– Christmas takes on a bunch of aspects that in the US and Canada are assigned to Thanksgiving–bigass traditional meal of turkey and stuffing and veg sides with family, and specific television viewing (coughdoctorwhocough) thereafter. I’ve had people ask me what the heck US people eat for Christmas if they just had turkey a month earlier. The answer I’ve given is ‘sometimes turkey sometimes other things’.
– Christmas crackers are a small but crucial concept. These are tiny explosive devices with paper crowns inside, a joke that is appalling, and an item of the Cracker Jack box variety back when you actually got something okay in a Cracker Jack box. Those from elsewhere, think a Kinder Egg toy.
– One will be getting drunk lots as part of this holiday process, with family (potentially as coping mechanism) or on work nights out, or both. With regards to the latter, office Christmas party, yes, and then likely another night of pub and food with one’s department, and getting hammered on Christmas Eve or Boxing Day because it’s a bank holiday and one has nothing else to do save eat leftovers and drink all the things. See: coping with family.
– Remarkably little eggnog is quaffed, though. Except at Starbucks.
– Fake Christmas trees are far more common. If you asked me to surmise as to why, I would say ‘way less open land to grow Norfolk pines’, but I may be off-base here.

And…well, this is more than a point. Christmas music here is just slightly different, which gets me to what was going to be the point of this post until I went on a tangent.
I’ve gotten used to what I will hear in stores and malls and offices in the US for the holidays, that continuous piped stream of not-exactly-cheer-inducing sound. Unfortunately, the stuff I can handle most as background noise (and this may be because of upbringing) is almost non-existent over here, stuff like Mannheim Steamroller and Canadian Brass and even the darn Mormon Tabernacle Choir.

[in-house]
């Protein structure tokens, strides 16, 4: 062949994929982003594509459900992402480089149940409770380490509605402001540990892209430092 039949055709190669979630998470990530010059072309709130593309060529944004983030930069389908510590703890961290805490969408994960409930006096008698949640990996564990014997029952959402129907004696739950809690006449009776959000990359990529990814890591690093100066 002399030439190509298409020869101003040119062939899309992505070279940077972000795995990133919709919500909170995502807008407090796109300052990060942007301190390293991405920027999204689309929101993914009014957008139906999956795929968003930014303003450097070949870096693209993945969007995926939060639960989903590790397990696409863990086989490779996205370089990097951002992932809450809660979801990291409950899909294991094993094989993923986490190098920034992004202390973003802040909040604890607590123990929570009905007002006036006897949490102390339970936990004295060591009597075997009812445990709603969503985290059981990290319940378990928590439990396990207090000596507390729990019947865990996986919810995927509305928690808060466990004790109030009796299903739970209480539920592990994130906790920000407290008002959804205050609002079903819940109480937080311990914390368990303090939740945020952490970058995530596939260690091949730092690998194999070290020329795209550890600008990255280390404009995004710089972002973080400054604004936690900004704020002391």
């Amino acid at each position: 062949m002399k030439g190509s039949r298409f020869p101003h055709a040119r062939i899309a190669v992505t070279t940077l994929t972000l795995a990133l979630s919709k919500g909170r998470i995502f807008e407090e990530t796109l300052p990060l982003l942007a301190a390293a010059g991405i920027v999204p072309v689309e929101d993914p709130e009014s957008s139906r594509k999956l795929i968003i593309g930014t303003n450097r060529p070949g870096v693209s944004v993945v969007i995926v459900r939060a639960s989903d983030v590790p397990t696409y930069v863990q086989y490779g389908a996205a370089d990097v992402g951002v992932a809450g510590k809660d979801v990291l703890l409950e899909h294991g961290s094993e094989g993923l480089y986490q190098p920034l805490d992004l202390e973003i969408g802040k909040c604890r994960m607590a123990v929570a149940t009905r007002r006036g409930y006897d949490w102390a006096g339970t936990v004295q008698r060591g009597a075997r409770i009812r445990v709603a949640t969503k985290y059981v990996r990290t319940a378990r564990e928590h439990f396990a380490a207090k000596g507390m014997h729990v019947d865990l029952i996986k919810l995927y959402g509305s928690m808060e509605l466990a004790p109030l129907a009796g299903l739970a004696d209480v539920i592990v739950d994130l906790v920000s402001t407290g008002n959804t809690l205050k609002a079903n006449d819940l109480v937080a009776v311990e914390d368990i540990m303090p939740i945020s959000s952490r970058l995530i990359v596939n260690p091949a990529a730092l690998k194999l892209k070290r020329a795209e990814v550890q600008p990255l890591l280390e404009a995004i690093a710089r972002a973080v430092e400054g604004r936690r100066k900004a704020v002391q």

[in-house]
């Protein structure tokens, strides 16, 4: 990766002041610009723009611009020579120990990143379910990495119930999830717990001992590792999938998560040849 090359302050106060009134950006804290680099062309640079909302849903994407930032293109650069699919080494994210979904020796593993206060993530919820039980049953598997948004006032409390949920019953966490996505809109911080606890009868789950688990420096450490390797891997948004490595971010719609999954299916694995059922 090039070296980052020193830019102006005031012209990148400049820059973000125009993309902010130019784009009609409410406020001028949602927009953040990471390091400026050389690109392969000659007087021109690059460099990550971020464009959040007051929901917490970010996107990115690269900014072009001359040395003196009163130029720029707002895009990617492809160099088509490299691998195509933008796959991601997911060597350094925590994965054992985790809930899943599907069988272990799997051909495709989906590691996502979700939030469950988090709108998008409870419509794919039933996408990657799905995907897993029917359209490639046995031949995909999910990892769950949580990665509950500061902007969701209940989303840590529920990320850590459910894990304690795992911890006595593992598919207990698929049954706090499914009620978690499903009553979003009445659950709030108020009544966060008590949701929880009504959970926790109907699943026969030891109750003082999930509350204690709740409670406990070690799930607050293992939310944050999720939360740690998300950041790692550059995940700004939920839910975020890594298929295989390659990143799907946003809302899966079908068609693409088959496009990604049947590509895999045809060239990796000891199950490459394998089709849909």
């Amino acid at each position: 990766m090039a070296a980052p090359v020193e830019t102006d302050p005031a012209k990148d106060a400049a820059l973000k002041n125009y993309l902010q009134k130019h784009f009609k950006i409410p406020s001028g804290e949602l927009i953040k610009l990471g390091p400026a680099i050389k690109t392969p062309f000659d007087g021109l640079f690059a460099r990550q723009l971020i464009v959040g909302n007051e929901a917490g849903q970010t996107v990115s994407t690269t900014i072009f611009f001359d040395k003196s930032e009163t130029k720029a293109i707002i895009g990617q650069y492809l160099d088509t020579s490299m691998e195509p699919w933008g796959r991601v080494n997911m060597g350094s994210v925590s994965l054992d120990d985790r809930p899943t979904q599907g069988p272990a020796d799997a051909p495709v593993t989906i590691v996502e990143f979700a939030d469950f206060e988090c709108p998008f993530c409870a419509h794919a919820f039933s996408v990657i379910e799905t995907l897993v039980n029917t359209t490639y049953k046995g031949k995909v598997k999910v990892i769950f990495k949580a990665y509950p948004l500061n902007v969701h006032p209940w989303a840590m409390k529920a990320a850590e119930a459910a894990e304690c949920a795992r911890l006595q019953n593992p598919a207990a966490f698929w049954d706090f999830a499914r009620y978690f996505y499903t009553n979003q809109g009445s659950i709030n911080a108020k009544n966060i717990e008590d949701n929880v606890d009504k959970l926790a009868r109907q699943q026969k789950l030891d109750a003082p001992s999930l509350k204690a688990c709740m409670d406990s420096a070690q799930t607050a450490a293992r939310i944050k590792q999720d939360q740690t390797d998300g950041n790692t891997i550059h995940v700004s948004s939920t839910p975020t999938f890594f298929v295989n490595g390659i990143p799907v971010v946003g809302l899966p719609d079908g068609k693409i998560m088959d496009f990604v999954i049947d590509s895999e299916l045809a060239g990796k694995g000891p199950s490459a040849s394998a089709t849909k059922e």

Fortunately, some of the big band stuff’s crossed the big pond, but Britain has this unique concept of the Christmas Number 1. This is the lucky track on the top of the pop charts for Christmas week, which is often a Christmas pop song. So many try and fail to gain this spot. (Christmas doesn’t always win out, though. Gary Jules’ cover of Tears for Fears’ Mad World from Donnie Darko was #1 one year, which makes me grin in misanthropic and anti-pop glee.)

And there are a few tolerable things you’ll hear constantly over here that have never made it stateside–Slade’s Merry Christmas, Everybody, for a start. Let’s not talk about how I didn’t initially believe Noddy Holder was a real name for a rock musician as compared to a name JK Rowling dismissed for a houseelf. It’s just that no one here has heard Must Be Santa! It’s a damn shame.

With regards to things I’ve heard on both sides of the Atlantic, I’m going to take this opportunity to say that Wham!’s Last Christmas is the most ridiculous Christmas song ever, except for possibly Paul McCartney’s Wonderful Christmastime, which is purely insipid. I mean, seriously, how is a song about having your heart broken and telling that person ‘screw you, you’re not special’ full of the spirit of the season?